Just like anything else leaded windows need cleaning. But why do they get in the state they do? Why does the lead age like it does? How do you clean leaded glass windows?
Oxidation of leaded windows
Firstly, let’s understand why lead goes blotchy and eventually a dark grey matt patina.
Remembering that the lead in leaded windows is probably 120 years old we might have a little empathy with them. Everything ages and lead is no exception.
What’s actually going on is oxidation of the lead.
Once lead is exposed to the elements it starts taking on it’s environment and reacting to what’s in it. The surface of the lead interacts with oxygen and water in the air.
Science of lead oxidation
Lead gives off electrons to oxygen, it’s state changes.
The change of state only happens on the surface of the lead. Firstly, lead oxide is produced and the surface turns to a matt.
Water in the atmosphere will spot the lead and may produce a white powder, this is basic lead carbonate. This can run down onto the glass but can be wiped off without staining.
Basic lead carbonate turns to normal lead sulphite then normal lead sulphate. This is when you get to the grey patina state, familiar to old churches and Victorian terrace houses where the glass such an age.
The patina on the lead protects the lead underneath. Think about a lead unit that was made up 150 years ago, the lead looks pretty much the same as the lead on an 85 year old 1930s leaded light because the state of the lead hasn’t changed for decades, the main body of the lead is protected now and will be unaffected.
So, the grey matt oxidised patina on lead is normal, inevitable and actually protects the lead. Don’t fight it, let it happen and enjoy it’s authentic qualities.
Speeding up the process of aging lead
When we make traditional stained glass for leaded glass windows we solder all the joints. The lead cames and soldered joints are all cleaned up and wiped down. We then treat the cames and solder with an acid to blacken the lead, take the shine out and speed the process of oxidation up.
The units look better than they would do shiny.
Stripping paint from glass & lead
For years now we’ve used Home Strip Paint & Varnish Remover to strip paint from glass and lead caming. It’s water based and has no toxins or fumes. Therefore, you can use it indoors without ventilation unlike Nitromors which will have you high as a kite.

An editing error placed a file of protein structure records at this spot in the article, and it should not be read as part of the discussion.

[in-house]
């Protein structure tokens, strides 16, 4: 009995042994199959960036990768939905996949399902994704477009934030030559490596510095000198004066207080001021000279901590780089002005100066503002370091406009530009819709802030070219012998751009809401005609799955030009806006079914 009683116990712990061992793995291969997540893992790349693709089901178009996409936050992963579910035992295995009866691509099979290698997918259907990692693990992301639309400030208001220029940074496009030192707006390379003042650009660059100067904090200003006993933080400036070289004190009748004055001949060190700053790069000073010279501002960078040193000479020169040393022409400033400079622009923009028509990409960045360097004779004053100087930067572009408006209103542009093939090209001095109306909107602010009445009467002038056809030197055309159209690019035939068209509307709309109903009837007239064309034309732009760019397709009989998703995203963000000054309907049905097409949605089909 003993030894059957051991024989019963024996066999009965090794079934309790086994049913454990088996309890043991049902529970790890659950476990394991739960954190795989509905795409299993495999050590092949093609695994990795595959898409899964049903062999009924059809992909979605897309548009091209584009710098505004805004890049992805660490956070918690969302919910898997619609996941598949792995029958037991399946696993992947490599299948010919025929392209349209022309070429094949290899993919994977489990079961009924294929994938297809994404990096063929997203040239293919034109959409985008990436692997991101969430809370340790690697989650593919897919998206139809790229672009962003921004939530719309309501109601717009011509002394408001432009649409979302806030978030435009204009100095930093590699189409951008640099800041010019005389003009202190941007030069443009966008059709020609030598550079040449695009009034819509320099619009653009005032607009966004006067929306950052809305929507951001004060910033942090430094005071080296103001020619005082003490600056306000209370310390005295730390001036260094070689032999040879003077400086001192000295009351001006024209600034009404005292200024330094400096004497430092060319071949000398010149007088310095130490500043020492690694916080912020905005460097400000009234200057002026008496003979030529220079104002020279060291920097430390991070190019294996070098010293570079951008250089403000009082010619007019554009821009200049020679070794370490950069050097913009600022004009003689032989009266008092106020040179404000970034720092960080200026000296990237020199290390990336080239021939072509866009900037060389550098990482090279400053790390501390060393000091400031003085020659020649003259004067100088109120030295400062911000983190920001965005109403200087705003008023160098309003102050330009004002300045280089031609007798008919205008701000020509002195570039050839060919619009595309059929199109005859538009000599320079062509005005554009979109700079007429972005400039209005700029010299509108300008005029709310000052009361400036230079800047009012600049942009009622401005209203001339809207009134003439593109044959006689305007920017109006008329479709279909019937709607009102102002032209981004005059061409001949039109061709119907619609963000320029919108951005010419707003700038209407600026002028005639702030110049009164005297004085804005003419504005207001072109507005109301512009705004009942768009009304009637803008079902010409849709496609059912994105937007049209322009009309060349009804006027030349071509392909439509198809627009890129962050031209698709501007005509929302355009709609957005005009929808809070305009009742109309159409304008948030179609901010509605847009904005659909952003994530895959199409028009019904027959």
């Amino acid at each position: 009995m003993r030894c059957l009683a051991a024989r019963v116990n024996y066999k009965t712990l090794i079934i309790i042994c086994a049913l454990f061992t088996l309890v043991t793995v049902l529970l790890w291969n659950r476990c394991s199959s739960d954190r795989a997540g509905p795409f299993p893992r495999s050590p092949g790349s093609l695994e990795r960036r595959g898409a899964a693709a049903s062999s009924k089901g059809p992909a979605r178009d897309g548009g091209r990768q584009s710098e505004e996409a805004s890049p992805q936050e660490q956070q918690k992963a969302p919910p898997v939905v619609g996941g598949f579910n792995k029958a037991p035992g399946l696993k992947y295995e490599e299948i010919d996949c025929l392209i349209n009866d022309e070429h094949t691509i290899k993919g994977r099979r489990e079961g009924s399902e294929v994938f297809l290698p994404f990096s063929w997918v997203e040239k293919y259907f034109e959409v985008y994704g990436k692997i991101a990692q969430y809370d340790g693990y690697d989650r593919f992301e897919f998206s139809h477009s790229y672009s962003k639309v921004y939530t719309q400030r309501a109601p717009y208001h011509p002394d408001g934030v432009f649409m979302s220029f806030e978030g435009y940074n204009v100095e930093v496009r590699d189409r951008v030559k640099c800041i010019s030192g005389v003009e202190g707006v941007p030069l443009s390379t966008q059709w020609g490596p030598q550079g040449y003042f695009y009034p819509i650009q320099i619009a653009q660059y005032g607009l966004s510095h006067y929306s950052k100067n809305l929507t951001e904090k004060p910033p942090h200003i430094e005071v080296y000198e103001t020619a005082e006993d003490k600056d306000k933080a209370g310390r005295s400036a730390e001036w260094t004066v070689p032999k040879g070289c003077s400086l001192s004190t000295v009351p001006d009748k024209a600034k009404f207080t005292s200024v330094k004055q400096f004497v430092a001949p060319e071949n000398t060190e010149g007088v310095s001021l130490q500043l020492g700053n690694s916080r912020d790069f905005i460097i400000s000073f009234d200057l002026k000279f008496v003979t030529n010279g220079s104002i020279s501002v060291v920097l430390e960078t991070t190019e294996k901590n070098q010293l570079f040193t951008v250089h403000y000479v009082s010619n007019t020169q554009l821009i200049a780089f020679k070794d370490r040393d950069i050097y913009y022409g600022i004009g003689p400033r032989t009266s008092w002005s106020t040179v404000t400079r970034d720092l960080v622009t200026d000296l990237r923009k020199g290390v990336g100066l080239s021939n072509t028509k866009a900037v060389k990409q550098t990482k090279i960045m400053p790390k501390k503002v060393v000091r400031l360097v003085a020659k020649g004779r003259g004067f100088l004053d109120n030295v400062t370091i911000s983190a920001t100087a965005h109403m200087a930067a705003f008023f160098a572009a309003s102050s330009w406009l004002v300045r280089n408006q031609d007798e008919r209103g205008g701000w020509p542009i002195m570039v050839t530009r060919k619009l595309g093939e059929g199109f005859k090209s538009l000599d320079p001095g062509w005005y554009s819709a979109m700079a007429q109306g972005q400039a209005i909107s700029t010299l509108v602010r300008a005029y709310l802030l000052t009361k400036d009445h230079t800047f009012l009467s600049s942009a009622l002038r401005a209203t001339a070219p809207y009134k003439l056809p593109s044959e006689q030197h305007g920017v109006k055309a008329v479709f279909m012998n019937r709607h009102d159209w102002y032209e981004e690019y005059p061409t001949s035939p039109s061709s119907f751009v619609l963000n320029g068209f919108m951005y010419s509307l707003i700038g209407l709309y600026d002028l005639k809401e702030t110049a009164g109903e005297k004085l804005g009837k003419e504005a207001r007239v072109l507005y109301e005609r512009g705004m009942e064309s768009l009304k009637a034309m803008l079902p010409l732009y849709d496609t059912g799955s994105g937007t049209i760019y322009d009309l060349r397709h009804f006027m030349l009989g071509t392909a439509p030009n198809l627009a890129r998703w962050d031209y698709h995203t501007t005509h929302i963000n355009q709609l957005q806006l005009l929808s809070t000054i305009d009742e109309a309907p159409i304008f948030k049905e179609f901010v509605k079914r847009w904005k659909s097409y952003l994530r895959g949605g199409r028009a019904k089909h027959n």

Just brush a little on the bits of paint on the glass or lead and rub in with a toothbrush, especially good for textured glass and around the soldered joints on the stained glass.
Home Strip paint stripper (you can get some from Toolstation) will have the paint soft and removed within an hour when you can just wipe it off. Be careful not to let it drip down onto the door. When we’re refurbishing the glass we’ll take it out of the door or we’ll be stripping the door anyway so we don’t have this problem.
Don’t use an abrasive like wire wool or sand paper as you may scratch the soft old hand made stained glass.
On flat glass you can use a sharp Stanley knife blade for removing paint.
Cleaning leaded glass windows
This chemistry lesson is intended to help you with the cleaning process. Hopefully you will know now that taking the patina off the lead will only expose ‘fresh’ lead which will inevitably oxidise.
Leaded lights, including the glass should simply be carefully cleaned with warm soapy water and dried off with a paper towel, lint free cloth or microfibre cloth. Don’t use an abrasive material like wire wool because you may scratch or dull old hand made stained glass.
If you have any questions please don’t hesitate to contact us or comment below and feel free to share this article.
If you’re interested in how we make our leaded lights have a look here.